Survivors of Indianapolis neighborhood explosion grapple with emotions

Doctors say survivors should share stories

INDIANAPOLIS - Those who escaped Saturday's deadly explosion on Indianapolis' south side are now grappling with a wide range of emotions.

Two people were killed and several homes were leveled when a blast ripped through the Richmond Hill subdivision, near Sherman Drive between County Line Road and Stop 11 Road.

Two days later, the events of Saturday night are still fresh in the minds of survivors.

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"We're just really scared. We still hear the explosions in our head, and I have two kids and they are really jumpy," said mother Rachelle Vaughn. "You don't think things like this are going to happen. I don't know what to do."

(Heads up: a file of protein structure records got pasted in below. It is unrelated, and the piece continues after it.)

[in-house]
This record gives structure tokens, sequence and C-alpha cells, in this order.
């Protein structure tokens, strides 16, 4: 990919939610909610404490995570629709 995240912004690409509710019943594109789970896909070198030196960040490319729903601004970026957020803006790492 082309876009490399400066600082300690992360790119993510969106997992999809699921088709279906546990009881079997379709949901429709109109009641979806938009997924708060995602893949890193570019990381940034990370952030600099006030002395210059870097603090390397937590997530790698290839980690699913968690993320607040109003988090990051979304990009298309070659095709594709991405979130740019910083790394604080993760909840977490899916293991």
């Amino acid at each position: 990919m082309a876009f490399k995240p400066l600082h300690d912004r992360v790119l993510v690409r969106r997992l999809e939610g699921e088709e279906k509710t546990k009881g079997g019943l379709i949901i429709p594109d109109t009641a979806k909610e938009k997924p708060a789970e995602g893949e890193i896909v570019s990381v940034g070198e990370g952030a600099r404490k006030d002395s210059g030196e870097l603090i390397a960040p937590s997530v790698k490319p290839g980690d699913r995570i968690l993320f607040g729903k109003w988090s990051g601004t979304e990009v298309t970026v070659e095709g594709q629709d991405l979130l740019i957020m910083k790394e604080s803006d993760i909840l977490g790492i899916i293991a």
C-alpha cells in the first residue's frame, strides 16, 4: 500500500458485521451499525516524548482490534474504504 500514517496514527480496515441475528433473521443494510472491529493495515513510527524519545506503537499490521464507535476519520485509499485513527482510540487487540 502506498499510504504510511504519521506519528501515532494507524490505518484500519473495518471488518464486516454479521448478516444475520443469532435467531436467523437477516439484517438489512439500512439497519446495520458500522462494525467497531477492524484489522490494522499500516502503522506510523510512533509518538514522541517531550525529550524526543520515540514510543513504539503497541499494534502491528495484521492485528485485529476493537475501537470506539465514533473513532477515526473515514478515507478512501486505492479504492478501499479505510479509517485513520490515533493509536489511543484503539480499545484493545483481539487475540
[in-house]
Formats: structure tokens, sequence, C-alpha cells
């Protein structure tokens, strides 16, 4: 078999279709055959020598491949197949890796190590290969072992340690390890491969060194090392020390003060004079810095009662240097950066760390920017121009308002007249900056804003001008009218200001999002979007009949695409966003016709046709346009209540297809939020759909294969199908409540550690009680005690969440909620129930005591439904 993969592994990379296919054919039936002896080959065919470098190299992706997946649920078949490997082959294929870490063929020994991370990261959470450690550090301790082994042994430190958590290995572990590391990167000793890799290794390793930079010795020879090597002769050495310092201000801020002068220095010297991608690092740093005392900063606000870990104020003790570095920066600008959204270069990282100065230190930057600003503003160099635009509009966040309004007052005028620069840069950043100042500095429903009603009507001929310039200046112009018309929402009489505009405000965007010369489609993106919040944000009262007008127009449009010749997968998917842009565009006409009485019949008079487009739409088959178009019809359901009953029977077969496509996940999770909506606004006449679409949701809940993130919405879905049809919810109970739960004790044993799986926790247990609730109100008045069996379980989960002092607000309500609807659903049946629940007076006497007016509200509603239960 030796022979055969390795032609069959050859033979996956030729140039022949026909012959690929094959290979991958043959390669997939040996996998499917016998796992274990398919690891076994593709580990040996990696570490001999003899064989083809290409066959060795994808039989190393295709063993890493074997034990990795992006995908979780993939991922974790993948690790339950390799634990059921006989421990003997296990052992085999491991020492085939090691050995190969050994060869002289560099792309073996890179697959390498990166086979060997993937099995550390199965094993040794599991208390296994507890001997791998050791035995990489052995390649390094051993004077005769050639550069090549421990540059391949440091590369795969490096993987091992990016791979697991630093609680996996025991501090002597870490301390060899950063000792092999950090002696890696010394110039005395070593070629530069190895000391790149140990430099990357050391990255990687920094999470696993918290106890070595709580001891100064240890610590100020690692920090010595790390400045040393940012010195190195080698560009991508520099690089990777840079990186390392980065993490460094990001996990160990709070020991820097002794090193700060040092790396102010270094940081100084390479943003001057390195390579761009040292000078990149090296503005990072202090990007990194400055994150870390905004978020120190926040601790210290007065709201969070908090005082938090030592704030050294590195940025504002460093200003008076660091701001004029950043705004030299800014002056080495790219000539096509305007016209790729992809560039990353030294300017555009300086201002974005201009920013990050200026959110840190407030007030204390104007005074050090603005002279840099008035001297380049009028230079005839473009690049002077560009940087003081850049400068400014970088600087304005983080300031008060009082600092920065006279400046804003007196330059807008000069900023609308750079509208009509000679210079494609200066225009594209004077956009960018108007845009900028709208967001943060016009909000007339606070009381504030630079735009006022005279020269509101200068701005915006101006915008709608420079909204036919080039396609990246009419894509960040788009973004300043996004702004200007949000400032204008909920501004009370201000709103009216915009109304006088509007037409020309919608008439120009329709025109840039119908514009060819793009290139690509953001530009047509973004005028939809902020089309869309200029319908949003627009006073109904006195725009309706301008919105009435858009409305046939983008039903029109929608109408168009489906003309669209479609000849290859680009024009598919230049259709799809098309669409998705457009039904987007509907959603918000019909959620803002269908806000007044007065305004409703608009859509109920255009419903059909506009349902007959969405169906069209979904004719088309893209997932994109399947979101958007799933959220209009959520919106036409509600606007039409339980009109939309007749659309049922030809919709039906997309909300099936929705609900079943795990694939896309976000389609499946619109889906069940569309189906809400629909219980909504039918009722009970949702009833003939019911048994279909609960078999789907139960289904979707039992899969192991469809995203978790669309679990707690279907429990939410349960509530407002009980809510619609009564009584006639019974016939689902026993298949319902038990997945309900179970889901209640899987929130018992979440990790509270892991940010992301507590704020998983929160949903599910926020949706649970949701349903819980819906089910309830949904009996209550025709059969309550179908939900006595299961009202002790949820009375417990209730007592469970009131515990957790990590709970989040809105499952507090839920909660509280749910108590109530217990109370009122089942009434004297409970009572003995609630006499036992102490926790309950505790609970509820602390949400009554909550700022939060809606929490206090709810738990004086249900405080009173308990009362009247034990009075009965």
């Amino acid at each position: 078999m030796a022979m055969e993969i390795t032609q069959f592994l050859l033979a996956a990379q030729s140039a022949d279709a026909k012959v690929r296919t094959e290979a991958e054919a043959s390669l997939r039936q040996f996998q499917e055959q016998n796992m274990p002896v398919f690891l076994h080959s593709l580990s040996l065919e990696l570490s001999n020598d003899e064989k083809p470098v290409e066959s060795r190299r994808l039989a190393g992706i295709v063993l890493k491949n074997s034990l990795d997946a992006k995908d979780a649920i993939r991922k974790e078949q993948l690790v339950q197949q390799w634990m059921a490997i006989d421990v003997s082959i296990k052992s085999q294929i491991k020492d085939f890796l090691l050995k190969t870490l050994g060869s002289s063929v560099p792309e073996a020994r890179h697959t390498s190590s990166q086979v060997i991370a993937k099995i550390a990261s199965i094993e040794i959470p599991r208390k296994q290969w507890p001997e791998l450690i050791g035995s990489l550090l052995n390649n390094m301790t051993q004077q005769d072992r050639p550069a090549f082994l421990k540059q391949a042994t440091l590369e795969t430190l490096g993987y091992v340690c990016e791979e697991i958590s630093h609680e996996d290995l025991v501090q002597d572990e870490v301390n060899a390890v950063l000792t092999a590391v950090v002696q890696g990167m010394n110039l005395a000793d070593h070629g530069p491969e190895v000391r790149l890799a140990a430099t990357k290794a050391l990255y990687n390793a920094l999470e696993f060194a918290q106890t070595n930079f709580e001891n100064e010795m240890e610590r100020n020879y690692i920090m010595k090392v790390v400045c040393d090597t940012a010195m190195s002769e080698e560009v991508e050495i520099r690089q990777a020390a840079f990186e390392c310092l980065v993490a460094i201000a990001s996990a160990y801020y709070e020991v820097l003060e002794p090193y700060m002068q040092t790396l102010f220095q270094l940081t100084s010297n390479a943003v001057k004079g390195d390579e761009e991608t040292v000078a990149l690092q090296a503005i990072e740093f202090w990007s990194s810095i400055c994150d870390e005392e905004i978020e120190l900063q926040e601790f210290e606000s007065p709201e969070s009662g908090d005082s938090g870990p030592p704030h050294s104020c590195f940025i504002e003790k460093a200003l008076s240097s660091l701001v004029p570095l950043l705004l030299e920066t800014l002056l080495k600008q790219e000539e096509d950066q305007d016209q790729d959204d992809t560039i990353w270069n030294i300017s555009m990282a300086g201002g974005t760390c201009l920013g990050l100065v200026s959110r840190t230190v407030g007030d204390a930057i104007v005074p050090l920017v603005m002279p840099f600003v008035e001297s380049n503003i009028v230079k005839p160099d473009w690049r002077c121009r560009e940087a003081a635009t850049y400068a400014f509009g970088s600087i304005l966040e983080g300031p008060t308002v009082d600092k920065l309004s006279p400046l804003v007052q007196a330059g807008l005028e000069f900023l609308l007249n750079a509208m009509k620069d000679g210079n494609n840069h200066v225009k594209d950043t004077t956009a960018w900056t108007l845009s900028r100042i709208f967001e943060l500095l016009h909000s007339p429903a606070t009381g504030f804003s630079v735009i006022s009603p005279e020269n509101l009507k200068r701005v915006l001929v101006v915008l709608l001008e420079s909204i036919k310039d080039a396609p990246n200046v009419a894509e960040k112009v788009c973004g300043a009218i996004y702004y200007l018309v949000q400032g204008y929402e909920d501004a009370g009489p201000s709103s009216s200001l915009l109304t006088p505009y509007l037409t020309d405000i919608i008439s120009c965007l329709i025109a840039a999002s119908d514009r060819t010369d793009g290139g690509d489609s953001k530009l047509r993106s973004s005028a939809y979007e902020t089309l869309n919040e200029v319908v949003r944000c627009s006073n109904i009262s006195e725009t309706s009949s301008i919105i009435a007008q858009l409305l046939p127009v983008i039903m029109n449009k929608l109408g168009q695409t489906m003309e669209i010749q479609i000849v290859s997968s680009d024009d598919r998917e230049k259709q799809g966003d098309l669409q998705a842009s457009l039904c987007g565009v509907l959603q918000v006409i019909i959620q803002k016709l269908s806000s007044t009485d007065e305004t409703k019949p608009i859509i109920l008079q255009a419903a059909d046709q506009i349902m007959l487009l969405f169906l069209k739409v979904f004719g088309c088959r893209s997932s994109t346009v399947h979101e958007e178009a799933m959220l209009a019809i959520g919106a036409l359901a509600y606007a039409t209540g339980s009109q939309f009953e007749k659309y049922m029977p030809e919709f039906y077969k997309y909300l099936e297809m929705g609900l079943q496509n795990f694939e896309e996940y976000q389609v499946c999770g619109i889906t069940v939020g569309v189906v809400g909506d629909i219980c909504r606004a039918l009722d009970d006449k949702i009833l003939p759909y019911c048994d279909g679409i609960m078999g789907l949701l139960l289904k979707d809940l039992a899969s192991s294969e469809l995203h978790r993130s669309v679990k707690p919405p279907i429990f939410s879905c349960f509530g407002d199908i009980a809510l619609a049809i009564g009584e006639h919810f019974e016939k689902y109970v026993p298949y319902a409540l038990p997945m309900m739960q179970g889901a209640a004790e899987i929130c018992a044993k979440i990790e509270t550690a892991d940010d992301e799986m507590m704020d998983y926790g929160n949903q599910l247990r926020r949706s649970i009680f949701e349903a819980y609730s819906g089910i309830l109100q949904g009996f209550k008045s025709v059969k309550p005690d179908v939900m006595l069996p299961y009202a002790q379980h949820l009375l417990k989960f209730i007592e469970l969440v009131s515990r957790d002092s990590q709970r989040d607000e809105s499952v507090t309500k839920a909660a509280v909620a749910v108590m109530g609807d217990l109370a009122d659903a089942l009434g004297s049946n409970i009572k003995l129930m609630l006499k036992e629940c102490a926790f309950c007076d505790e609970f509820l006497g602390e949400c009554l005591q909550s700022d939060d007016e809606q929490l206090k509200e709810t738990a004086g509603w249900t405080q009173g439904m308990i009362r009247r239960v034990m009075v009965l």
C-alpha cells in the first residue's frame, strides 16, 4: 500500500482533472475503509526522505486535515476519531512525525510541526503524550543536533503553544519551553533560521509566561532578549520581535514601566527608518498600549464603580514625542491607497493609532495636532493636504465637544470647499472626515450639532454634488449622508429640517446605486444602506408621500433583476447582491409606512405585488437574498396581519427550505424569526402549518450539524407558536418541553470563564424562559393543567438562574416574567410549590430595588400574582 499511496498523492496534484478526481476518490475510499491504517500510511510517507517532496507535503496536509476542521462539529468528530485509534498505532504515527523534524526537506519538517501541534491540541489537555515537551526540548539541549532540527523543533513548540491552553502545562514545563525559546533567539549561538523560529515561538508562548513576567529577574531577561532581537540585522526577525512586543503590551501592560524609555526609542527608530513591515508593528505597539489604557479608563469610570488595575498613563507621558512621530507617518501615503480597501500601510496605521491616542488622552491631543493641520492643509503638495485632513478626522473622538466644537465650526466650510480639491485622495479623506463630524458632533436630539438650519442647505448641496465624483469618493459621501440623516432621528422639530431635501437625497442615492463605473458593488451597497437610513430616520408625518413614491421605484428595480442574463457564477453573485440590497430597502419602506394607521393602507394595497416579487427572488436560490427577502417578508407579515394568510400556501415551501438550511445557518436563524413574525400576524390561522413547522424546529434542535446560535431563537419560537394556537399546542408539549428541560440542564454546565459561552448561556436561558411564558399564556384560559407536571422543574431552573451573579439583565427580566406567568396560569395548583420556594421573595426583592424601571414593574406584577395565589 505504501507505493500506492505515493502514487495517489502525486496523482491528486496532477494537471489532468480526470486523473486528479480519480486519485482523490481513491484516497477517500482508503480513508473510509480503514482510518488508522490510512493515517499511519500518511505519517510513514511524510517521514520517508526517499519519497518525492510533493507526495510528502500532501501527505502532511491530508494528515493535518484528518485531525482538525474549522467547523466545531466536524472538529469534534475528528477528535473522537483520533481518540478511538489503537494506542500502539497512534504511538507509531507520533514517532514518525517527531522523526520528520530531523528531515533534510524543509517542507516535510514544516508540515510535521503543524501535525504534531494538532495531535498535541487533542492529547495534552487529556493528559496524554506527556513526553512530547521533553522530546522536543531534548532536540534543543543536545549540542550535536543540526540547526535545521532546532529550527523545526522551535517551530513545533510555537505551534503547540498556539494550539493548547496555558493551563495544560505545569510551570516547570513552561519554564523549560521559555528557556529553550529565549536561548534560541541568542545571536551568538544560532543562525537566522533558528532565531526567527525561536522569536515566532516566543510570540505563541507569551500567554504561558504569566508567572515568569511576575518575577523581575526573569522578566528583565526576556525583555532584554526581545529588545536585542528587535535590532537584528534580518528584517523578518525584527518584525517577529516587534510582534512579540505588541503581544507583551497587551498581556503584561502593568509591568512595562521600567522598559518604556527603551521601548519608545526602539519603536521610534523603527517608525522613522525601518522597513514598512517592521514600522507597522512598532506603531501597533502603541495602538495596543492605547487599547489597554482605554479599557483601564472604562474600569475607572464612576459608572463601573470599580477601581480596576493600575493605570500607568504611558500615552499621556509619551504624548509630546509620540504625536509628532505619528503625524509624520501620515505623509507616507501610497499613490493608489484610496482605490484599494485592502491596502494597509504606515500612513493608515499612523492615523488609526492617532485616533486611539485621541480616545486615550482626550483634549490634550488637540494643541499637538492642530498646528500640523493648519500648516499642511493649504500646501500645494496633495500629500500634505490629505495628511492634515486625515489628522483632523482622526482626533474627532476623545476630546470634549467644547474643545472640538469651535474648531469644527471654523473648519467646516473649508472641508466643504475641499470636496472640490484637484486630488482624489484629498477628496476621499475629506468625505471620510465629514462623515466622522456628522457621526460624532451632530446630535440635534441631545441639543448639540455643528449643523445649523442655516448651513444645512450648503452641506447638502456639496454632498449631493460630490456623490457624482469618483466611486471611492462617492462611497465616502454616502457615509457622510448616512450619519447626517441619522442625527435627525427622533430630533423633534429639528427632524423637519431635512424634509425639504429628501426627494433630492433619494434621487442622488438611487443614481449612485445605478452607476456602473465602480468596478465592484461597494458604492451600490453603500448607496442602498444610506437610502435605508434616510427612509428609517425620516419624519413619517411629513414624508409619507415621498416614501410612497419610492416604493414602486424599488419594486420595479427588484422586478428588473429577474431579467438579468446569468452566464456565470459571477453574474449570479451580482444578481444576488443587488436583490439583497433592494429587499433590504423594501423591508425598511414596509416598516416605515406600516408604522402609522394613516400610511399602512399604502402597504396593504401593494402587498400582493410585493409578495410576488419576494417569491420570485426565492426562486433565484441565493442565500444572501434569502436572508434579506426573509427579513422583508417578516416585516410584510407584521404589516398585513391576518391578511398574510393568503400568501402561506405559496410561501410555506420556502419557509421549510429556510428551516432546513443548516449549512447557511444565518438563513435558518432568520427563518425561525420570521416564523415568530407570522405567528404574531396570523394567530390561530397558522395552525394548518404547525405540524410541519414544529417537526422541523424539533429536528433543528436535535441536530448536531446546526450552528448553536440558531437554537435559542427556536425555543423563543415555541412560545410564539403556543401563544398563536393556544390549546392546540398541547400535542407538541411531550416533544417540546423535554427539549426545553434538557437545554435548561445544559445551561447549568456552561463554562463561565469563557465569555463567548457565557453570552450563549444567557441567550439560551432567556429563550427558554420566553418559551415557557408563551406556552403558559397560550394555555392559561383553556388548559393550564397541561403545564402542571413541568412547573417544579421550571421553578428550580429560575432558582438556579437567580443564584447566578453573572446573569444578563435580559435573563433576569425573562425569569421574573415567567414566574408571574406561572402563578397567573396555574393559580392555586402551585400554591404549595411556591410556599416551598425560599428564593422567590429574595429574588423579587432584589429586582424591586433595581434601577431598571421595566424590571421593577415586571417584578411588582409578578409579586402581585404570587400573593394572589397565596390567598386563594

Dr. Steven Rumble, a psychologist with St. Francis Health, said survivors will experience an assortment of emotions, from anger to fear and confusion.

"This is something that's akin to grief because it's a loss of security that probably will never fully come back," he said.

Rumble encouraged survivors to talk about the experience and share their emotions as they return to their normal routines.

"Talking about it is so important," he said. "Being dispersed is probably good because they're in a safe environment. They can venture back in little by little and reclaim life little by little."

Investigators have not said what they believed caused the explosion. The National Transportation Safety Board has ruled out underground gas main troubles.

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